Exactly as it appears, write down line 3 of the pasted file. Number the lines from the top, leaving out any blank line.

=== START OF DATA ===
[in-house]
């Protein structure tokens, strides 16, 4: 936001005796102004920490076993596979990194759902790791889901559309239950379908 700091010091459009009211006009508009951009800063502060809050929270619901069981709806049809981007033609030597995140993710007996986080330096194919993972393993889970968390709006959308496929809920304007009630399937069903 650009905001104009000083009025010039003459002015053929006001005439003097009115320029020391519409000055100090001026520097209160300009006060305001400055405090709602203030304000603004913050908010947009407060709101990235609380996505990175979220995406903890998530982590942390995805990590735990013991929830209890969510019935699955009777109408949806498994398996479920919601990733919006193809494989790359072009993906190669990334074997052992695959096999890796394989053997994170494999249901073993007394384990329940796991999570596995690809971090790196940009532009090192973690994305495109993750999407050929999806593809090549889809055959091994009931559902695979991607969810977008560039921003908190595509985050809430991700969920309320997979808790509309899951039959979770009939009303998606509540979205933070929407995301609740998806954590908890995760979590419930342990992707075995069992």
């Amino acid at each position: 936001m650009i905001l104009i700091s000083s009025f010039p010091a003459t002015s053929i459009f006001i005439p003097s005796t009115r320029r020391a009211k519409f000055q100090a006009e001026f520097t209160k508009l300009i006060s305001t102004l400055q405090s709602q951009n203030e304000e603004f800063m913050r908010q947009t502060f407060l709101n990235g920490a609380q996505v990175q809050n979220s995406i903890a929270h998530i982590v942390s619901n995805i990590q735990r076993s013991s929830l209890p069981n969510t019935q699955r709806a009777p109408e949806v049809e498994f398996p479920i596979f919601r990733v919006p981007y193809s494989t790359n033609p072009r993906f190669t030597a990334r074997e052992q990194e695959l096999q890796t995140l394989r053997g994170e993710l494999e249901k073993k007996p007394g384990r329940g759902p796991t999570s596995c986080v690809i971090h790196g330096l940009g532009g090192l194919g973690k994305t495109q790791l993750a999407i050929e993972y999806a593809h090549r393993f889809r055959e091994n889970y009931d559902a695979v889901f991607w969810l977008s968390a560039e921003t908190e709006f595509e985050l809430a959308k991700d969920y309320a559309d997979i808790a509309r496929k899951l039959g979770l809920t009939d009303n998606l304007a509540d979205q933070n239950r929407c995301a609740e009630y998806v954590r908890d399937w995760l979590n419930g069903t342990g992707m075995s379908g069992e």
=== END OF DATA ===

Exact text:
């Amino acid at each position: 936001m650009i905001l104009i700091s000083s009025f010039p010091a003459t002015s053929i459009f006001i005439p003097s005796t009115r320029r020391a009211k519409f000055q100090a006009e001026f520097t209160k508009l300009i006060s305001t102004l400055q405090s709602q951009n203030e304000e603004f800063m913050r908010q947009t502060f407060l709101n990235g920490a609380q996505v990175q809050n979220s995406i903890a929270h998530i982590v942390s619901n995805i990590q735990r076993s013991s929830l209890p069981n969510t019935q699955r709806a009777p109408e949806v049809e498994f398996p479920i596979f919601r990733v919006p981007y193809s494989t790359n033609p072009r993906f190669t030597a990334r074997e052992q990194e695959l096999q890796t995140l394989r053997g994170e993710l494999e249901k073993k007996p007394g384990r329940g759902p796991t999570s596995c986080v690809i971090h790196g330096l940009g532009g090192l194919g973690k994305t495109q790791l993750a999407i050929e993972y999806a593809h090549r393993f889809r055959e091994n889970y009931d559902a695979v889901f991607w969810l977008s968390a560039e921003t908190e709006f595509e985050l809430a959308k991700d969920y309320a559309d997979i808790a509309r496929k899951l039959g979770l809920t009939d009303n998606l304007a509540d979205q933070n239950r929407c995301a609740e009630y998806v954590r908890d399937w995760l979590n419930g069903t342990g992707m075995s379908g069992e």